Do you.

Do you.

“Comparison is an act of violence against the self.” – Iyanla Vanzant

We know it’s fruitless to compare ourselves to other people. With the onslaught of social media, from Facebook to Pinterest, it’s harder now more than ever to ignore what our peers are doing, wearing, eating, etc. Judging our looks, clothes, careers or lifestyles, as better or worse than someone else’s doesn’t help (and often harms) either party, but it’s not an easy thing to stop.

Here’s a look at what’s really going on when you compare yourself against someone else, and – more importantly – how to put an end to the madness.

You’re Only Bringing Yourself Down

Whether putting yourself down or another person, you’re in a negative state of mind. Judging yourself as worse off than others, damages your sense of self by not believing in what you do – what you are. You view yourself in a negative light and stop seeing your positive qualities. When we do the opposite – put ourself above others – we’re still in that judgmental state. Taking pleasure in someone’s mistakes or misfortune’s doesn’t leave you feeling good. Sure, you may feel good for a moment that you’re further in your career than a colleague, but being judgmental does not equate to happiness. It’s mentally draining to constantly compare oneself and nothing is accomplished in the end.

You Don’t Have The Facts

We make sure to put the best parts of us on social media. We’re all guilty, it’s how it is. We haven’t gone out in weeks, so the one night we finally change out of our sweats, tear ourselves off our couch and grab a drink with a friend we post the hell out of our night. When we scroll through Instagram, we’re not seeing the mundane parts of others’ lives. I touched on this in my post Run Your Own Racethat we don’t know the truth about who we’re comparing ourselves to. We don’t know where they started, where they’re headed or what they went through to get there. It’s apples and oranges.

It Won’t Get You To Your Goals

Comparison takes energy. By spending our time dwelling on who and what we aren’t, we’re spinning our wheels and not getting any closer to what we actually want. Mimicking other’s lives doesn’t get you closer to your ideal life, and lamenting that you don’t have what someone else has takes wastes time and energy that could be dedicated to improving your own life.

“OK,” You’re thinking, “I see that it’s unproductive, but what should I do?”

Question What’s True

We just discussed that you don’t have the facts. The next time you find yourself comparing your life in any way to another’s, ask yourself what you actually know. Maybe a colleague is always talking about her yoga classes and new poses she is trying, and you get down on yourself for not making more time for yoga and not being able to do what she is doing. Ask yourself, do you really know how often she goes? How long she’s been practicing? What other commitments she has in her life to fit this practice around?

Focus on Your Success

Only picking apart what you don’t have, don’t do, and don’t look like, is fruitless and drags down your self-esteem and self-confidence. When you choose to focus on what you have done and are able to do, your confidence will grow and the things you do not have won’t matter as much.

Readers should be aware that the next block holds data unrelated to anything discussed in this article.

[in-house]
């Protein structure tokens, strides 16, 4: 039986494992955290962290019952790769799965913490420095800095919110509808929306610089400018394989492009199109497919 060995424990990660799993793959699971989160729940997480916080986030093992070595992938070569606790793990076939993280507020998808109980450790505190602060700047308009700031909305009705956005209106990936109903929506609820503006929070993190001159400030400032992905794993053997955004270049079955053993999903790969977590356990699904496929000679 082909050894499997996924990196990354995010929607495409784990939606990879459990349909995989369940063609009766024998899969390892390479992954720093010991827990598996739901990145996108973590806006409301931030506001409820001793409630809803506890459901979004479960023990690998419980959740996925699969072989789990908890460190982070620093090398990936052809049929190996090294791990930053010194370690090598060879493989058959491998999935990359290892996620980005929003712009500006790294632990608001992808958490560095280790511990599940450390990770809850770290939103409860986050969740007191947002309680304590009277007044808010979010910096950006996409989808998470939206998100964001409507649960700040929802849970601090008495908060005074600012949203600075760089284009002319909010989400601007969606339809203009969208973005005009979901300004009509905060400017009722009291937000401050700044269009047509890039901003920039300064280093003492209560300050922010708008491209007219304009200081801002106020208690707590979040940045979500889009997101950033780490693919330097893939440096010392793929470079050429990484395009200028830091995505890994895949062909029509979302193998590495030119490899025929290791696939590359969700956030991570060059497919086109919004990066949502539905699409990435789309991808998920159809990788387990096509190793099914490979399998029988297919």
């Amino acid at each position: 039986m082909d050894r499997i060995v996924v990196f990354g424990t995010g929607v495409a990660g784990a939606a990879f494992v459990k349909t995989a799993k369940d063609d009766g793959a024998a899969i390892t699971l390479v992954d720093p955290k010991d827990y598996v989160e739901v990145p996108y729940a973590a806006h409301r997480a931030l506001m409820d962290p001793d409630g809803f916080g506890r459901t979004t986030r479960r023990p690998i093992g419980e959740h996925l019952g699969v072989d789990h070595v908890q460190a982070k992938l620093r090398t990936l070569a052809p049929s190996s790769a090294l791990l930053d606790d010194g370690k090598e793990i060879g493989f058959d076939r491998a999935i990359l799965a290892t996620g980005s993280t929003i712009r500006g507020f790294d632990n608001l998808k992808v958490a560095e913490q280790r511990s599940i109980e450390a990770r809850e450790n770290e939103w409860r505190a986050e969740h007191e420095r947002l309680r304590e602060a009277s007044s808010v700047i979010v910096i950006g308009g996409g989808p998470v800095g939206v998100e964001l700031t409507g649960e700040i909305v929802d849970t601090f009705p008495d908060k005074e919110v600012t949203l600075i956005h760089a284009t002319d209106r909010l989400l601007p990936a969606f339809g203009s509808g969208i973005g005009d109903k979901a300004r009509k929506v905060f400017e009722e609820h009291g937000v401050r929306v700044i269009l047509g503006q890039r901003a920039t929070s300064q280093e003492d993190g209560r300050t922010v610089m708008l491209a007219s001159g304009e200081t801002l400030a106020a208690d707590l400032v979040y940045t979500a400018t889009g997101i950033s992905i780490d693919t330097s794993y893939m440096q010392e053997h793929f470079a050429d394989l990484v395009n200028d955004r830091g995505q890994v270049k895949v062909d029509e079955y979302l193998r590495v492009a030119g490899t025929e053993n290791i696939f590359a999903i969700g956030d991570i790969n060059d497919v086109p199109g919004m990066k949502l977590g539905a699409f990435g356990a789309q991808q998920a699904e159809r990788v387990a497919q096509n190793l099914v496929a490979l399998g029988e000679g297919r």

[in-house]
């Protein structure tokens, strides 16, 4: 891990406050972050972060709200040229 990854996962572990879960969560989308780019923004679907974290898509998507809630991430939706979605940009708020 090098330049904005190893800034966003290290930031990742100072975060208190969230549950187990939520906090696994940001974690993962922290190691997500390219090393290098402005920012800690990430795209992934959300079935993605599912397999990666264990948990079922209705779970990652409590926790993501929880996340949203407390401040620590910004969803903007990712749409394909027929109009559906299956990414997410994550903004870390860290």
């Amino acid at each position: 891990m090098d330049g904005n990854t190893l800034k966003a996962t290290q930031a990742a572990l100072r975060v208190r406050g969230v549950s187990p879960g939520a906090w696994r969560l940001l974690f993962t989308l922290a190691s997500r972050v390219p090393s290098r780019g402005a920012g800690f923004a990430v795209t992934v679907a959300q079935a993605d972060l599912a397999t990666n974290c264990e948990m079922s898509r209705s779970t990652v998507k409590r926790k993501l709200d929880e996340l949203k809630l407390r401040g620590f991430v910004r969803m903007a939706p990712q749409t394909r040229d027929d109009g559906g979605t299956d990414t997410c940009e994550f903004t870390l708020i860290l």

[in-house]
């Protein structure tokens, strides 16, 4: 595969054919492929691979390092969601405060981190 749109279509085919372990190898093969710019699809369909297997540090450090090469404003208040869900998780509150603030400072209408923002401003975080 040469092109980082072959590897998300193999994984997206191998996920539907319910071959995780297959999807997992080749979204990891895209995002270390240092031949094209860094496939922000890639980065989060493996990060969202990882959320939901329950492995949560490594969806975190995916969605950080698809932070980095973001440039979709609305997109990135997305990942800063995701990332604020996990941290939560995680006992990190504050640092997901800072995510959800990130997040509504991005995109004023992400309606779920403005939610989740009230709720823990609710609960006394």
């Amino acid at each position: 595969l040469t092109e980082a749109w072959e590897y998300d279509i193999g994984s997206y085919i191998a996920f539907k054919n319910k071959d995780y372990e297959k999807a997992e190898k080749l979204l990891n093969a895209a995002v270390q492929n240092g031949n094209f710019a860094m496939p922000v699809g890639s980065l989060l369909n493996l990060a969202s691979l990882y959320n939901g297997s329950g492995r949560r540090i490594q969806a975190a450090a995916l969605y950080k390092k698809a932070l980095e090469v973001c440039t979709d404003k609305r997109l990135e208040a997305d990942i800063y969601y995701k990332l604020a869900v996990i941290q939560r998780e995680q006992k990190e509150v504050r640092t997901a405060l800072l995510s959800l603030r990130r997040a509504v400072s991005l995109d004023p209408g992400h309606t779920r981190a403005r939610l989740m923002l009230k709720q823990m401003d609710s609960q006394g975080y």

Tune into Your Goals

When a friend gets a promotion, it’s easy to negatively compare yourself and get down that you are in the same position or same company. Until you heard this news you were actually really happy with your job. You’re confident in your work, like your coworkers and see yourself working there for a long time. So what happened? It’s easy to get caught up in someone else’s successes and think if you do not have that same thing, you aren’t enough. By tuning into your goals, you stop distracting yourself from things that may mean a lot to someone else, but actually doesn’t mean much to you.

Personal example, I have many friends who have qualified for the Boston Marathon (a bench mark goal for many runners). It would be easy to be jealous of them, or not think I am a good enough runner since I have not. Then I think of my personal goals with every marathon I’ve done; to enjoy it and cross the finish line smiling. I discovered many years ago that I enjoy training hard and chipping away at my personal best time in half-marathon and shorter distances, but I never want to finish a marathon and be disappointed in myself for being a minute off some arbitrary time goal. My personal goal for the marathon is to run it and enjoy the city I am running in. When I focus on that goal, It’s easy to cheer on my friends with no hard feelings towards them or myself.

Show Compassion and Learn From Others

Showing yourself compassion – i.e. self-compassion – is the best way to build your self-esteem and self-confidence. When you respect yourself and focus on the things you love about your life, your career, your relationships and your body, it’s easier to stop longing for what others have. There are times when someone else has achieved the goal we truly want for ourselves. Instead of lamenting that you don’t have that, or being jealous of them, use them as a tool. Ask if you can grab a coffee and pick their brain about their career path, or if they can show you their favorite exercises, or what training plan they used for that last race.

In the end, the things we struggle with are the things everyone is struggling with. They may not show it, and you may feel successes are handed out to those around you, but I guarantee there are people thinking the same about you. Self-comparison is a losing battle that will never end if you don’t actively put a stop to it.

Focus on your goals, accept yourself at every stage of your journey, and see others as teammates instead of competitors and you’ll find you have everything you need.

Published by Samantha Kellgren

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